Scientists from the University of Twente have captured the aggregation of proteins in a computational model. The aggregation occurs in the brain of patients with Parkinson's disease or Alzheimer's disease. Now that the proteins have been captured in the model the researchers hope they can gain a better understanding of how these diseases arise.
The rising life expectancy in Western society has led to an increase in age-related conditions such as Parkinson's disease and Alzheimer's disease. In both of these diseases protein aggregation occurs in the patient's brain. Interestingly, these protein aggregates are folded into specific, so-called cross-β-sheet structures.
Why does aggregation occur?
The scientists Ioana Ilie, Wouter den Otter and Wim Briels from the University of Twente are investigating why the proteins aggregate in this manner and which conditions accelerate or delay this process. Using models and simulations the researchers want to identify the basic principles underlying Parkinson's disease and Alzheimer's disease.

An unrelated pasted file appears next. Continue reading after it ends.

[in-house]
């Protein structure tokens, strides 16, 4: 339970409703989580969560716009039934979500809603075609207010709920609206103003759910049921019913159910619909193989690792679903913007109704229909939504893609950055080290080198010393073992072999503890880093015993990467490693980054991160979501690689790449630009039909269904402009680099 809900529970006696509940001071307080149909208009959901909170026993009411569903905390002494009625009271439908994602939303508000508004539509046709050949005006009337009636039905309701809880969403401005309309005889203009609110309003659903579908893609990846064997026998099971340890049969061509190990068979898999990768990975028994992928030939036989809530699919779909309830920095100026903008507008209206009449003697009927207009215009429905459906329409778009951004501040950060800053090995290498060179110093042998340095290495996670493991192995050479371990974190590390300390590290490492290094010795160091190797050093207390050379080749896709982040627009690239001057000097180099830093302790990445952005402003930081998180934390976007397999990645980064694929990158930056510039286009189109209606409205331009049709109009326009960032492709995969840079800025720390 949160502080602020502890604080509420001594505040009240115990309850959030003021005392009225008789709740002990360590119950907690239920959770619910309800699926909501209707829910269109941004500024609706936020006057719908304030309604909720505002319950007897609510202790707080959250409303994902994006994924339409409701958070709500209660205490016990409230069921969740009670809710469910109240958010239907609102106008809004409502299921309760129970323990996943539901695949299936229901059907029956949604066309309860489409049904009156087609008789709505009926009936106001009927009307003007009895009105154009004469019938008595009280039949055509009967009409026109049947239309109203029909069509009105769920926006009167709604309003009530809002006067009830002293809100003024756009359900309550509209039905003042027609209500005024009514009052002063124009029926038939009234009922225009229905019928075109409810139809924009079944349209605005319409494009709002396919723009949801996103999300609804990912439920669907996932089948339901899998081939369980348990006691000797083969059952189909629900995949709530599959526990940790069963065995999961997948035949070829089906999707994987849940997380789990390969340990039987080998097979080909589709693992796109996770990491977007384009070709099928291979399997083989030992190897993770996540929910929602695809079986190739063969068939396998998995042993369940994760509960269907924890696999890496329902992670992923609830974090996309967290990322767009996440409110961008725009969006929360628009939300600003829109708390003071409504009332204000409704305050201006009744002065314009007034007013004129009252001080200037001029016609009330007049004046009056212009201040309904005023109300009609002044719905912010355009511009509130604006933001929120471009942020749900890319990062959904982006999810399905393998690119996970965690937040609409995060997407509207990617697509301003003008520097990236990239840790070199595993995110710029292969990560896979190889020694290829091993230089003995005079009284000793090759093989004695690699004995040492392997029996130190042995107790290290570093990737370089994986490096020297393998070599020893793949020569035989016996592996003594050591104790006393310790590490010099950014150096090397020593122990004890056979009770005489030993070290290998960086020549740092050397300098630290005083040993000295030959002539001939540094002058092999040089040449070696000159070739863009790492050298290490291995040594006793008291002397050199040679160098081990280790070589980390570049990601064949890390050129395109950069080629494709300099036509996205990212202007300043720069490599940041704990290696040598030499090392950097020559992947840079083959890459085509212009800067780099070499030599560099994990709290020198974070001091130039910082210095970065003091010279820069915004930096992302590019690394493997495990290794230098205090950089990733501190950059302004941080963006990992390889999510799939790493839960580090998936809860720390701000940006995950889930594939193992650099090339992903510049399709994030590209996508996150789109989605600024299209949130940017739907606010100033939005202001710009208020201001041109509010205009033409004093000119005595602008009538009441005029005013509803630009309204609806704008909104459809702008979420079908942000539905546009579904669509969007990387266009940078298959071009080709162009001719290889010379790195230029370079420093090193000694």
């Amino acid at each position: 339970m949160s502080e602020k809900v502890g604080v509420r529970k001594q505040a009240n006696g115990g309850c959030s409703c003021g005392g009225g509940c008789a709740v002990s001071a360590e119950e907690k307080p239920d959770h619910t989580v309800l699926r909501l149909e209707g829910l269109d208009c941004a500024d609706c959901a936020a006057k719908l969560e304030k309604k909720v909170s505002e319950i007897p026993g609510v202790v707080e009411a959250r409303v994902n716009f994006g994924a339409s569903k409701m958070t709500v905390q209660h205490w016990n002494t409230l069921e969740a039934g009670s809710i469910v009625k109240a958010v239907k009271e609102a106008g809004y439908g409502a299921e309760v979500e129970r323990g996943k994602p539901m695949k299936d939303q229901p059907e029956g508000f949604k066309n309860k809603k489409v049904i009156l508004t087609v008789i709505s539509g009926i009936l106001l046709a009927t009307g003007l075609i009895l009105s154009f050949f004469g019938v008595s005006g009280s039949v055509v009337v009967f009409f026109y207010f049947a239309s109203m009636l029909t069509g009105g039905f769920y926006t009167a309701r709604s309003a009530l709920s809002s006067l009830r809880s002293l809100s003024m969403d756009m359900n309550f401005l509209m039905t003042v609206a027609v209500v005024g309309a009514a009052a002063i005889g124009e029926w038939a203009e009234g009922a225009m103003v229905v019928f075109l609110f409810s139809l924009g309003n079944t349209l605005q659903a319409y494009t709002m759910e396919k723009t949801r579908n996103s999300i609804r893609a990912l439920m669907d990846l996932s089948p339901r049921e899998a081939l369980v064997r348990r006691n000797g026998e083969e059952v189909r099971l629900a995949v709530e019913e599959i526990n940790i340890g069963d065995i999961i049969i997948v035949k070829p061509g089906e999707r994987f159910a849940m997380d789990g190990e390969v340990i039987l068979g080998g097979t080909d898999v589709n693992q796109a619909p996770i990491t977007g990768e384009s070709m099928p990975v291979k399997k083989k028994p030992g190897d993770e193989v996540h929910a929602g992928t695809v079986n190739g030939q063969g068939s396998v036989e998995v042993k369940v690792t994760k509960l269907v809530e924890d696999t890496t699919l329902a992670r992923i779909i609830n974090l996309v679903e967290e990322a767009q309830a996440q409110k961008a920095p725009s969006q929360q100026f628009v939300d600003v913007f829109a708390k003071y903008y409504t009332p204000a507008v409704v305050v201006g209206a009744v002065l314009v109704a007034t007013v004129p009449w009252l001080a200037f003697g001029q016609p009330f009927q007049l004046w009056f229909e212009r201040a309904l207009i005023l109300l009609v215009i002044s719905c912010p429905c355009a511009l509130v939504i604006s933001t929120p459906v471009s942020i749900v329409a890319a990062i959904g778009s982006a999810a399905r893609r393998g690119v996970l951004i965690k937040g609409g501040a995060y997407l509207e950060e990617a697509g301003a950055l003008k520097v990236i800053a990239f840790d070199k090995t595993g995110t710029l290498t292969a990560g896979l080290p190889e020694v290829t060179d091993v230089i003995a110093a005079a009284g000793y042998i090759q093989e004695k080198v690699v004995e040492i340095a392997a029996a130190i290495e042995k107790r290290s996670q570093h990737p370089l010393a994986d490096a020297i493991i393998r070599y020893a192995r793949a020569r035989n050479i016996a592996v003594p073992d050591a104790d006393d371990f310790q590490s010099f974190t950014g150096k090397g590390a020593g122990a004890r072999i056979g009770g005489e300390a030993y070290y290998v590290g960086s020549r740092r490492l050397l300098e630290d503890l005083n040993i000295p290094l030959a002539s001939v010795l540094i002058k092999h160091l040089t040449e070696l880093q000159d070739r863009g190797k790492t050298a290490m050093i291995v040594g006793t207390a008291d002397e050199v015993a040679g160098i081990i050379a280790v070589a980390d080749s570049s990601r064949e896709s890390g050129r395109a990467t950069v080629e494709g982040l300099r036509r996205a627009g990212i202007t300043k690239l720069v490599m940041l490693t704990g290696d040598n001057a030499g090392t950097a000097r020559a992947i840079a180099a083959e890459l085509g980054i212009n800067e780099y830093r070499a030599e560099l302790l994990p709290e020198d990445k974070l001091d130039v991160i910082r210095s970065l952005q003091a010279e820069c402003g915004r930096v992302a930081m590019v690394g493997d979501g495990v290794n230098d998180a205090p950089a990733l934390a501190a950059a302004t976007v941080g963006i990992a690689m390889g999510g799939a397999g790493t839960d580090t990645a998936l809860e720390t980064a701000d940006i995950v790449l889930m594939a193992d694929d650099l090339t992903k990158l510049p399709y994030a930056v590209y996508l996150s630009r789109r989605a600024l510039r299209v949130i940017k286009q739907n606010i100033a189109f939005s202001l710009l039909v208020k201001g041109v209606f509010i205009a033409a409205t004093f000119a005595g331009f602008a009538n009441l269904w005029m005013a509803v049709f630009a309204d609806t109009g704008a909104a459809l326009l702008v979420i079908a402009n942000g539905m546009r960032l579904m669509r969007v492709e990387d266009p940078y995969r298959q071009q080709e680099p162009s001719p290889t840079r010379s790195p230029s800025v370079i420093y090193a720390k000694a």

Simulation in three steps
Simulating and modelling the aggregation is a complex process. No off-the-shelf computer programs are available because the aggregation takes too long and it involves large molecules. The researchers therefore developed their own model and simulation of the proces. That was realised in several steps. First of all they simplified the protein into a short chain of five particles. These particles can assume different shapes: spherical for chaotic segments and cylindrical for folded segments. The interactions between particles can change accordingly: weak and isotropic in the chaotic state, strong and anisotropic for the folded states. Secondly they simulated the movements of the particles. And thirdly the physicists ensured that the particles could respond to each other. The parameters of the model were based as much as possible on experiments.
When they ran the simulation the researchers saw that the particles did indeed spontaneously aggregate. First of all small aggregations or short threads arose and then the threads continued to grow. The researchers will now further refine their protein model using experimental results from the other groups in this programme.
Rotational Brownian Dynamics simulations of clathrin cage formation, I.M. Ilie, W.K. den Otter and W.J. Briels, J. Chem. Phys. 141, 065101 (2014).